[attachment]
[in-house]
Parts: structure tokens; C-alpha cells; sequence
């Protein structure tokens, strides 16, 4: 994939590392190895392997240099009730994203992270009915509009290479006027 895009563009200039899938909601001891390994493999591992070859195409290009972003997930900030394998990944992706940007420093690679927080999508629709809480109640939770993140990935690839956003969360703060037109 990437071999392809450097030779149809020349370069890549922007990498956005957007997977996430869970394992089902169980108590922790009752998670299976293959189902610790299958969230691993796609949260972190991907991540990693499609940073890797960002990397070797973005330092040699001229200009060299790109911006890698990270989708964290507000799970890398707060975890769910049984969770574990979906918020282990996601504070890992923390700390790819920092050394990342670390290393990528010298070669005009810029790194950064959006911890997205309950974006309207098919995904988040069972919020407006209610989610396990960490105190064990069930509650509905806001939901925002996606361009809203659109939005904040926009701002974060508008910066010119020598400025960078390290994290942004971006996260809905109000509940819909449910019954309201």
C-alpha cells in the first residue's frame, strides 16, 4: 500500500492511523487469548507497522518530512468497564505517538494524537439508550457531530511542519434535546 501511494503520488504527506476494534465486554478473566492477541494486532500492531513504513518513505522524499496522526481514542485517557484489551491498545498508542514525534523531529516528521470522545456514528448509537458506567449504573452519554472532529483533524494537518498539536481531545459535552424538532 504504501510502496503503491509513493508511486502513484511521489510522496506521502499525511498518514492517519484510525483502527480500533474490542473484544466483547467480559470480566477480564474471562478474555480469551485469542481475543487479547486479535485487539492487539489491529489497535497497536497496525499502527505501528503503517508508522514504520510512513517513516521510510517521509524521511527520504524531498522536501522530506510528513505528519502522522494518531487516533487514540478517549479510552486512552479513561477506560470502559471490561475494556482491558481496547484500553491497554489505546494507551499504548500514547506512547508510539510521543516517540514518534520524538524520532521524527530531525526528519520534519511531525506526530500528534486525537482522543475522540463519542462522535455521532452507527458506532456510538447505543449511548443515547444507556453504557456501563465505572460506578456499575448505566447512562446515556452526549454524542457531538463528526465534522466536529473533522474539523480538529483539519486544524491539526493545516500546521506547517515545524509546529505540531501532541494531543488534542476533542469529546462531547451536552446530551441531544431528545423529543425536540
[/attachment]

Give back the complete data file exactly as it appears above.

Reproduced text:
[in-house]
Parts: structure tokens; C-alpha cells; sequence
């Protein structure tokens, strides 16, 4: 994939590392190895392997240099009730994203992270009915509009290479006027 895009563009200039899938909601001891390994493999591992070859195409290009972003997930900030394998990944992706940007420093690679927080999508629709809480109640939770993140990935690839956003969360703060037109 990437071999392809450097030779149809020349370069890549922007990498956005957007997977996430869970394992089902169980108590922790009752998670299976293959189902610790299958969230691993796609949260972190991907991540990693499609940073890797960002990397070797973005330092040699001229200009060299790109911006890698990270989708964290507000799970890398707060975890769910049984969770574990979906918020282990996601504070890992923390700390790819920092050394990342670390290393990528010298070669005009810029790194950064959006911890997205309950974006309207098919995904988040069972919020407006209610989610396990960490105190064990069930509650509905806001939901925002996606361009809203659109939005904040926009701002974060508008910066010119020598400025960078390290994290942004971006996260809905109000509940819909449910019954309201």
C-alpha cells in the first residue's frame, strides 16, 4: 500500500492511523487469548507497522518530512468497564505517538494524537439508550457531530511542519434535546 501511494503520488504527506476494534465486554478473566492477541494486532500492531513504513518513505522524499496522526481514542485517557484489551491498545498508542514525534523531529516528521470522545456514528448509537458506567449504573452519554472532529483533524494537518498539536481531545459535552424538532 504504501510502496503503491509513493508511486502513484511521489510522496506521502499525511498518514492517519484510525483502527480500533474490542473484544466483547467480559470480566477480564474471562478474555480469551485469542481475543487479547486479535485487539492487539489491529489497535497497536497496525499502527505501528503503517508508522514504520510512513517513516521510510517521509524521511527520504524531498522536501522530506510528513505528519502522522494518531487516533487514540478517549479510552486512552479513561477506560470502559471490561475494556482491558481496547484500553491497554489505546494507551499504548500514547506512547508510539510521543516517540514518534520524538524520532521524527530531525526528519520534519511531525506526530500528534486525537482522543475522540463519542462522535455521532452507527458506532456510538447505543449511548443515547444507556453504557456501563465505572460506578456499575448505566447512562446515556452526549454524542457531538463528526465534522466536529473533522474539523480538529483539519486544524491539526493545516500546521506547517515545524509546529505540531501532541494531543488534542476533542469529546462531547451536552446530551441531544431528545423529543425536540